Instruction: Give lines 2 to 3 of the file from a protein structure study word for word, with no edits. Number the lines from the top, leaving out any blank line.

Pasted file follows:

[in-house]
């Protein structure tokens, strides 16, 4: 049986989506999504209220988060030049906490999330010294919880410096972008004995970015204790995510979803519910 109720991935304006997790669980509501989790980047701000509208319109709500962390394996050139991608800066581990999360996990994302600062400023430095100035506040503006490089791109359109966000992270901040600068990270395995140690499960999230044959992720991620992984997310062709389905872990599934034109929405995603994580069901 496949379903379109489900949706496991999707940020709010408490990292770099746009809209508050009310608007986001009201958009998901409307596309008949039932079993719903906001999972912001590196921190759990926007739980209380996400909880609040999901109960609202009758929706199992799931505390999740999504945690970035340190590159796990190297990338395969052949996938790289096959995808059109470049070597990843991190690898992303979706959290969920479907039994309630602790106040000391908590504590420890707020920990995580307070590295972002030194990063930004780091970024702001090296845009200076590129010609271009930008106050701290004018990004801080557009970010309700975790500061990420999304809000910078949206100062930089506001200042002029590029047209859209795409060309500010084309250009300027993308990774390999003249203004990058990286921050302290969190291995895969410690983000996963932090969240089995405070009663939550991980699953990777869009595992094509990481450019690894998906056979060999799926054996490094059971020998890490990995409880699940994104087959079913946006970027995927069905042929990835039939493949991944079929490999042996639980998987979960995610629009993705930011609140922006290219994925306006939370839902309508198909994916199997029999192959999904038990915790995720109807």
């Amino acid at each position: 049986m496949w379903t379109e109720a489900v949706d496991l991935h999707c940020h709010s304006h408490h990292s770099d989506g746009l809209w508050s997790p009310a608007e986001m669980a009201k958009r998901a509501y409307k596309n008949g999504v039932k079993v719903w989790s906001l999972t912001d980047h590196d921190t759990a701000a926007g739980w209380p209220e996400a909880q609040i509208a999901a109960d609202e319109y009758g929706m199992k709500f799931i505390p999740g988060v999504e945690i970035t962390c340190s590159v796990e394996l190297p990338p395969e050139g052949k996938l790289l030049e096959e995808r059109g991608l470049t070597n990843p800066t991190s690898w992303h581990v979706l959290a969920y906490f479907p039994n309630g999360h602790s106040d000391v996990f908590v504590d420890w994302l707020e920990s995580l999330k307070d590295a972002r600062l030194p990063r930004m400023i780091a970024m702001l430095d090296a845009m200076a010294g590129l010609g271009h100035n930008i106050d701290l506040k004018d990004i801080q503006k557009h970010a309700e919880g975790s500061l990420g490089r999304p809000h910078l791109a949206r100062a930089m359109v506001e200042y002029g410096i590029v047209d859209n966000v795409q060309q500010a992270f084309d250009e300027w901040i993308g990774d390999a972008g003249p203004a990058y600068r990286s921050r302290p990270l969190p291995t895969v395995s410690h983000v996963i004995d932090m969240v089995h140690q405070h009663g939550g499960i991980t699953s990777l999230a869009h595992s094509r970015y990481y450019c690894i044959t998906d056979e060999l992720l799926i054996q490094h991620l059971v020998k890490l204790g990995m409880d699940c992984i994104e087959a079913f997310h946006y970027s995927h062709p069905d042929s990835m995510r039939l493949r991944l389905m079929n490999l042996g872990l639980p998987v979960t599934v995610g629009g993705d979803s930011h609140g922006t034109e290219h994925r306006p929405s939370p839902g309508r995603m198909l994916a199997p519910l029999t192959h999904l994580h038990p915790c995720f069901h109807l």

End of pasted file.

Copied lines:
């Protein structure tokens, strides 16, 4: 049986989506999504209220988060030049906490999330010294919880410096972008004995970015204790995510979803519910 109720991935304006997790669980509501989790980047701000509208319109709500962390394996050139991608800066581990999360996990994302600062400023430095100035506040503006490089791109359109966000992270901040600068990270395995140690499960999230044959992720991620992984997310062709389905872990599934034109929405995603994580069901 496949379903379109489900949706496991999707940020709010408490990292770099746009809209508050009310608007986001009201958009998901409307596309008949039932079993719903906001999972912001590196921190759990926007739980209380996400909880609040999901109960609202009758929706199992799931505390999740999504945690970035340190590159796990190297990338395969052949996938790289096959995808059109470049070597990843991190690898992303979706959290969920479907039994309630602790106040000391908590504590420890707020920990995580307070590295972002030194990063930004780091970024702001090296845009200076590129010609271009930008106050701290004018990004801080557009970010309700975790500061990420999304809000910078949206100062930089506001200042002029590029047209859209795409060309500010084309250009300027993308990774390999003249203004990058990286921050302290969190291995895969410690983000996963932090969240089995405070009663939550991980699953990777869009595992094509990481450019690894998906056979060999799926054996490094059971020998890490990995409880699940994104087959079913946006970027995927069905042929990835039939493949991944079929490999042996639980998987979960995610629009993705930011609140922006290219994925306006939370839902309508198909994916199997029999192959999904038990915790995720109807």
């Amino acid at each position: 049986m496949w379903t379109e109720a489900v949706d496991l991935h999707c940020h709010s304006h408490h990292s770099d989506g746009l809209w508050s997790p009310a608007e986001m669980a009201k958009r998901a509501y409307k596309n008949g999504v039932k079993v719903w989790s906001l999972t912001d980047h590196d921190t759990a701000a926007g739980w209380p209220e996400a909880q609040i509208a999901a109960d609202e319109y009758g929706m199992k709500f799931i505390p999740g988060v999504e945690i970035t962390c340190s590159v796990e394996l190297p990338p395969e050139g052949k996938l790289l030049e096959e995808r059109g991608l470049t070597n990843p800066t991190s690898w992303h581990v979706l959290a969920y906490f479907p039994n309630g999360h602790s106040d000391v996990f908590v504590d420890w994302l707020e920990s995580l999330k307070d590295a972002r600062l030194p990063r930004m400023i780091a970024m702001l430095d090296a845009m200076a010294g590129l010609g271009h100035n930008i106050d701290l506040k004018d990004i801080q503006k557009h970010a309700e919880g975790s500061l990420g490089r999304p809000h910078l791109a949206r100062a930089m359109v506001e200042y002029g410096i590029v047209d859209n966000v795409q060309q500010a992270f084309d250009e300027w901040i993308g990774d390999a972008g003249p203004a990058y600068r990286s921050r302290p990270l969190p291995t895969v395995s410690h983000v996963i004995d932090m969240v089995h140690q405070h009663g939550g499960i991980t699953s990777l999230a869009h595992s094509r970015y990481y450019c690894i044959t998906d056979e060999l992720l799926i054996q490094h991620l059971v020998k890490l204790g990995m409880d699940c992984i994104e087959a079913f997310h946006y970027s995927h062709p069905d042929s990835m995510r039939l493949r991944l389905m079929n490999l042996g872990l639980p998987v979960t599934v995610g629009g993705d979803s930011h609140g922006t034109e290219h994925r306006p929405s939370p839902g309508r995603m198909l994916a199997p519910l029999t192959h999904l994580h038990p915790c995720f069901h109807l």